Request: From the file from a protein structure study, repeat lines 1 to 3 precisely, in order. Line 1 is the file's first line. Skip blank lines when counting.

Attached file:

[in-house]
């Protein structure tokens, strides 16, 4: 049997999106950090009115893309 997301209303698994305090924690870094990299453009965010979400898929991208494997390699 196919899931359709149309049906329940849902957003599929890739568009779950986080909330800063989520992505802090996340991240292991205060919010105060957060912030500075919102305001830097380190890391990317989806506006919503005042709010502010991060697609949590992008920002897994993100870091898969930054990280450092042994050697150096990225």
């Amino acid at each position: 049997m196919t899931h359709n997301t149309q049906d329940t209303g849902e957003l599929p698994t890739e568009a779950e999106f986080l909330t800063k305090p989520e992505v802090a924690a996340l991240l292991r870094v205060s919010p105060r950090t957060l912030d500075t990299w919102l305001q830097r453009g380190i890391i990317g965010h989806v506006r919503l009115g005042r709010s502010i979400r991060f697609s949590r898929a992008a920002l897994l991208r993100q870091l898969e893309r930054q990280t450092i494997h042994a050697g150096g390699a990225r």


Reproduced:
[in-house]
């Protein structure tokens, strides 16, 4: 049997999106950090009115893309 997301209303698994305090924690870094990299453009965010979400898929991208494997390699 196919899931359709149309049906329940849902957003599929890739568009779950986080909330800063989520992505802090996340991240292991205060919010105060957060912030500075919102305001830097380190890391990317989806506006919503005042709010502010991060697609949590992008920002897994993100870091898969930054990280450092042994050697150096990225």
């Amino acid at each position: 049997m196919t899931h359709n997301t149309q049906d329940t209303g849902e957003l599929p698994t890739e568009a779950e999106f986080l909330t800063k305090p989520e992505v802090a924690a996340l991240l292991r870094v205060s919010p105060r950090t957060l912030d500075t990299w919102l305001q830097r453009g380190i890391i990317g965010h989806v506006r919503l009115g005042r709010s502010i979400r991060f697609s949590r898929a992008a920002l897994l991208r993100q870091l898969e893309r930054q990280t450092i494997h042994a050697g150096g390699a990225r």